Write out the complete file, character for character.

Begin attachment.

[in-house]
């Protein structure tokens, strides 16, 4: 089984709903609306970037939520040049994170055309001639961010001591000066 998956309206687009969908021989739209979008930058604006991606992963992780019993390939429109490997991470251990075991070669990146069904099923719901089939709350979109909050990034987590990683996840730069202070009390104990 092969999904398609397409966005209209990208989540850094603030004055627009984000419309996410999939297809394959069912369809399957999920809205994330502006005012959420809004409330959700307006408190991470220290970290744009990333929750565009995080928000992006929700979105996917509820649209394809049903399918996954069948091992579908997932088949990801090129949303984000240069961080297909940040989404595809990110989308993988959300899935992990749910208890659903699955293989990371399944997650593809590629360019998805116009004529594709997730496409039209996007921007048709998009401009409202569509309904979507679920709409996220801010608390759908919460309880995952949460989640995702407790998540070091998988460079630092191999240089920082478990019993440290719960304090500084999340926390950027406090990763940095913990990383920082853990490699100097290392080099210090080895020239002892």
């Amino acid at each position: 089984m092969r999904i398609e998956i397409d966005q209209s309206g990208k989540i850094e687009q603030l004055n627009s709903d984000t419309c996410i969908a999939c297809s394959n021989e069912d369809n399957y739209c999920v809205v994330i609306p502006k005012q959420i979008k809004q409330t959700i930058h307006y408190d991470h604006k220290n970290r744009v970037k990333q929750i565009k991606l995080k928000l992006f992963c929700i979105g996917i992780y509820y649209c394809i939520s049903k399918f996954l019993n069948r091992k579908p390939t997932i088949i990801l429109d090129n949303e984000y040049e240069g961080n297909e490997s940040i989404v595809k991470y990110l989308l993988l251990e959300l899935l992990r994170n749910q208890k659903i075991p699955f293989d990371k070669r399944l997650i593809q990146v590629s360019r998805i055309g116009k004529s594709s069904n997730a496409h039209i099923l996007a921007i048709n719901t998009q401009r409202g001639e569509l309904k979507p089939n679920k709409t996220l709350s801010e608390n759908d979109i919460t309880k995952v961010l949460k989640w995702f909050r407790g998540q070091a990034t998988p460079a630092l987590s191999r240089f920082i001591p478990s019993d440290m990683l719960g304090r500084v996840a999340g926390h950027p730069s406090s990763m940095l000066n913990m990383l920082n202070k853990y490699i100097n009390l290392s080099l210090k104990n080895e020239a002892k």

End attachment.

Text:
[in-house]
């Protein structure tokens, strides 16, 4: 089984709903609306970037939520040049994170055309001639961010001591000066 998956309206687009969908021989739209979008930058604006991606992963992780019993390939429109490997991470251990075991070669990146069904099923719901089939709350979109909050990034987590990683996840730069202070009390104990 092969999904398609397409966005209209990208989540850094603030004055627009984000419309996410999939297809394959069912369809399957999920809205994330502006005012959420809004409330959700307006408190991470220290970290744009990333929750565009995080928000992006929700979105996917509820649209394809049903399918996954069948091992579908997932088949990801090129949303984000240069961080297909940040989404595809990110989308993988959300899935992990749910208890659903699955293989990371399944997650593809590629360019998805116009004529594709997730496409039209996007921007048709998009401009409202569509309904979507679920709409996220801010608390759908919460309880995952949460989640995702407790998540070091998988460079630092191999240089920082478990019993440290719960304090500084999340926390950027406090990763940095913990990383920082853990490699100097290392080099210090080895020239002892």
């Amino acid at each position: 089984m092969r999904i398609e998956i397409d966005q209209s309206g990208k989540i850094e687009q603030l004055n627009s709903d984000t419309c996410i969908a999939c297809s394959n021989e069912d369809n399957y739209c999920v809205v994330i609306p502006k005012q959420i979008k809004q409330t959700i930058h307006y408190d991470h604006k220290n970290r744009v970037k990333q929750i565009k991606l995080k928000l992006f992963c929700i979105g996917i992780y509820y649209c394809i939520s049903k399918f996954l019993n069948r091992k579908p390939t997932i088949i990801l429109d090129n949303e984000y040049e240069g961080n297909e490997s940040i989404v595809k991470y990110l989308l993988l251990e959300l899935l992990r994170n749910q208890k659903i075991p699955f293989d990371k070669r399944l997650i593809q990146v590629s360019r998805i055309g116009k004529s594709s069904n997730a496409h039209i099923l996007a921007i048709n719901t998009q401009r409202g001639e569509l309904k979507p089939n679920k709409t996220l709350s801010e608390n759908d979109i919460t309880k995952v961010l949460k989640w995702f909050r407790g998540q070091a990034t998988p460079a630092l987590s191999r240089f920082i001591p478990s019993d440290m990683l719960g304090r500084v996840a999340g926390h950027p730069s406090s990763m940095l000066n913990m990383l920082n202070k853990y490699i100097n009390l290392s080099l210090k104990n080895e020239a002892k």